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Genomic insights into the peopling of the Southwest Pacific
Stockholm University, Faculty of Humanities, Department of Archaeology and Classical Studies. Harvard Medical School, USA; Broad Institute of MIT and Harvard, USA.
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Number of Authors: 31
2016 (English)In: Nature, ISSN 0028-0836, E-ISSN 1476-4687, Vol. 538, no 7626, 510-+ p.Article in journal (Refereed) Published
Abstract [en]

The appearance of people associated with the Lapita culture in the South Pacific around 3,000 years ago(1) marked the beginning of the last major human dispersal to unpopulated lands. However, the relationship of these pioneers to the long-established Papuan people of the New Guinea region is unclear. Here we present genome-wide ancient DNA data from three individuals from Vanuatu (about 3,100-2,700 years before present) and one from Tonga (about 2,700-2,300 years before present), and analyse them with data from 778 present-day East Asians and Oceanians. Today, indigenous people of the South Pacific harbour a mixture of ancestry from Papuans and a population of East Asian origin that no longer exists in unmixed form, but is a match to the ancient individuals. Most analyses have interpreted the minimum of twenty-five per cent Papuan ancestry in the region today as evidence that the first humans to reach Remote Oceania, including Polynesia, were derived from population mixtures near New Guinea, before their further expansion into Remote Oceania(2-5). However, our finding that the ancient individuals had little to no Papuan ancestry implies that later human population movements spread Papuan ancestry through the South Pacific after the first peopling of the islands.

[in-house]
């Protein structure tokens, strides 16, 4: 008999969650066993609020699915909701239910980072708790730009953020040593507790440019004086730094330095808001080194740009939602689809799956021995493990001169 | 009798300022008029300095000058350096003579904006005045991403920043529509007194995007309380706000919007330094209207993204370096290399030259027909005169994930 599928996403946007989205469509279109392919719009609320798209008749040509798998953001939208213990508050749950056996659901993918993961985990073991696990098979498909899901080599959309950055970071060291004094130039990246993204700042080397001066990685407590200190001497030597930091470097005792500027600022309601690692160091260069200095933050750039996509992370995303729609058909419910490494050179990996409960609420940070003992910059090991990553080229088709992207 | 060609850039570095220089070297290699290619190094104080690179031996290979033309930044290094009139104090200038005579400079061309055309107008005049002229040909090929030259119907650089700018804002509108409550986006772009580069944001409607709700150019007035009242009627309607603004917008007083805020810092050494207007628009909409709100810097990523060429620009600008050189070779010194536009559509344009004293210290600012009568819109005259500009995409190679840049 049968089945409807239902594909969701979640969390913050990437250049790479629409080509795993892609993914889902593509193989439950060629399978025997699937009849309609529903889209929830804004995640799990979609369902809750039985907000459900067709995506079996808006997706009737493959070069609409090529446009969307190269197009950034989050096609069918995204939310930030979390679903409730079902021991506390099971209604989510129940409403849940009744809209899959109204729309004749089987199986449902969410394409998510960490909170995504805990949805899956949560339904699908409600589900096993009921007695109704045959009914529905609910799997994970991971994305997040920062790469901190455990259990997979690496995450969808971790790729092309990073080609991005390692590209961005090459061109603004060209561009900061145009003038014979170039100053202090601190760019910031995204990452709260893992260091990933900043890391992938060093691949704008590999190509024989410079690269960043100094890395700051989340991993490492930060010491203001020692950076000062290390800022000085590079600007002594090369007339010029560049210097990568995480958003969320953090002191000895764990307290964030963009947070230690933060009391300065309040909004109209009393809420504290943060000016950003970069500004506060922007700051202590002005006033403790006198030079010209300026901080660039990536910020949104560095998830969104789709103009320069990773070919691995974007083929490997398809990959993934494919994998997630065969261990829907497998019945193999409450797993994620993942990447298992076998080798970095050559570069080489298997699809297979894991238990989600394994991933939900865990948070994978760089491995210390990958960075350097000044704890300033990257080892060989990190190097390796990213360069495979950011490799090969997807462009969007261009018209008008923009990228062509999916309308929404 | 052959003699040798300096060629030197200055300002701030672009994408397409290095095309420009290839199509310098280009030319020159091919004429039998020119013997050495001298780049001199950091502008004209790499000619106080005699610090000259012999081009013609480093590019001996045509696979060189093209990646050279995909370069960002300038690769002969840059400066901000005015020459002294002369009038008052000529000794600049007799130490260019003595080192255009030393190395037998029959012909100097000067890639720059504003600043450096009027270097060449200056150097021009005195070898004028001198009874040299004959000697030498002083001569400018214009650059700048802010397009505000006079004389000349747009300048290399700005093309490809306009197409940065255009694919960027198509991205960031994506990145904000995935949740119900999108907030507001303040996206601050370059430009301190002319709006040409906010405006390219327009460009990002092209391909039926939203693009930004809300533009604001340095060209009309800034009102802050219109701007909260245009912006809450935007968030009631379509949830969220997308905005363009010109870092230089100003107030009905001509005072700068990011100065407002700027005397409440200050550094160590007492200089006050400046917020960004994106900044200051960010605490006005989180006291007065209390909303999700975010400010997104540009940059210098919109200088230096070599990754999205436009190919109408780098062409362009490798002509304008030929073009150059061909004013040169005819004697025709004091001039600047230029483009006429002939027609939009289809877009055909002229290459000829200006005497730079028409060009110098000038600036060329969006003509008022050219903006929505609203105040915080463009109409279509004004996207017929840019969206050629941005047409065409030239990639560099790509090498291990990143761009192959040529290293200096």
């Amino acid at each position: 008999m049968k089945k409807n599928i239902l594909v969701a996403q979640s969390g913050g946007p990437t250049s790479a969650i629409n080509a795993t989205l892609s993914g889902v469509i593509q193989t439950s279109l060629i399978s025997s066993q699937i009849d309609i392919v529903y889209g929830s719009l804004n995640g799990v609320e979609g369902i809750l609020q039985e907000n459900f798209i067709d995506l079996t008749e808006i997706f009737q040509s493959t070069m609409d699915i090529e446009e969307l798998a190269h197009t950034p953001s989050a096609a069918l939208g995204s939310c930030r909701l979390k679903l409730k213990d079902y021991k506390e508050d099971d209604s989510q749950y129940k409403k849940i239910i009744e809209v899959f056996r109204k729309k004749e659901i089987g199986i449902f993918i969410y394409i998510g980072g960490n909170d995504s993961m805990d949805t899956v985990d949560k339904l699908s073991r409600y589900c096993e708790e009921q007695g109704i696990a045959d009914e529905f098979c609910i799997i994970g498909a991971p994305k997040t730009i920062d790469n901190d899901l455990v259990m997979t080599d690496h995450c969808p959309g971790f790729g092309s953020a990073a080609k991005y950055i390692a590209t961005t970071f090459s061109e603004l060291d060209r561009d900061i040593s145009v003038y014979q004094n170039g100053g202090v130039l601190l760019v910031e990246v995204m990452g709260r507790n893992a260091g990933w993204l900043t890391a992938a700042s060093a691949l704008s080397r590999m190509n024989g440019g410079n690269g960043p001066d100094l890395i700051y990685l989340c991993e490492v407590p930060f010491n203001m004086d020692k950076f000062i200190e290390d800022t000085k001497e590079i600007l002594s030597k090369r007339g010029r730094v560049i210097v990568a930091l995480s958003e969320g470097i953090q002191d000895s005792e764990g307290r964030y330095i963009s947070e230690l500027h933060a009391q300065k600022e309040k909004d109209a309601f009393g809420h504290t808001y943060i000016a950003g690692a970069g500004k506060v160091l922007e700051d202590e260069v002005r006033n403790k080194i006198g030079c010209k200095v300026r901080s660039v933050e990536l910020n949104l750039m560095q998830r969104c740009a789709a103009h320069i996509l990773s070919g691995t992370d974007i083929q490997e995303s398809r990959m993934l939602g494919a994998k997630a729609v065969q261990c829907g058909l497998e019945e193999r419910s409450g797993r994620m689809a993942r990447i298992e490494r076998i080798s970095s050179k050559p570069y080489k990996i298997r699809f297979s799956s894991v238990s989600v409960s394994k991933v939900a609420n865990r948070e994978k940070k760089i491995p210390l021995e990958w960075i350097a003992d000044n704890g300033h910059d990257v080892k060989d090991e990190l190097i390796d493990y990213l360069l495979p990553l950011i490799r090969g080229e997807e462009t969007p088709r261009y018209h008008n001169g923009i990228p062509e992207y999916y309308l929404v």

Place, publisher, year, edition, pages
2016. Vol. 538, no 7626, 510-+ p.
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Other Natural Sciences
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URN: urn:nbn:se:su:diva-136045DOI: 10.1038/nature19844ISI: 000386654400058OAI: oai:DiVA.org:su-136045DiVA: diva2:1061797
Available from: 2017-01-03 Created: 2016-11-29 Last updated: 2017-01-03Bibliographically approved

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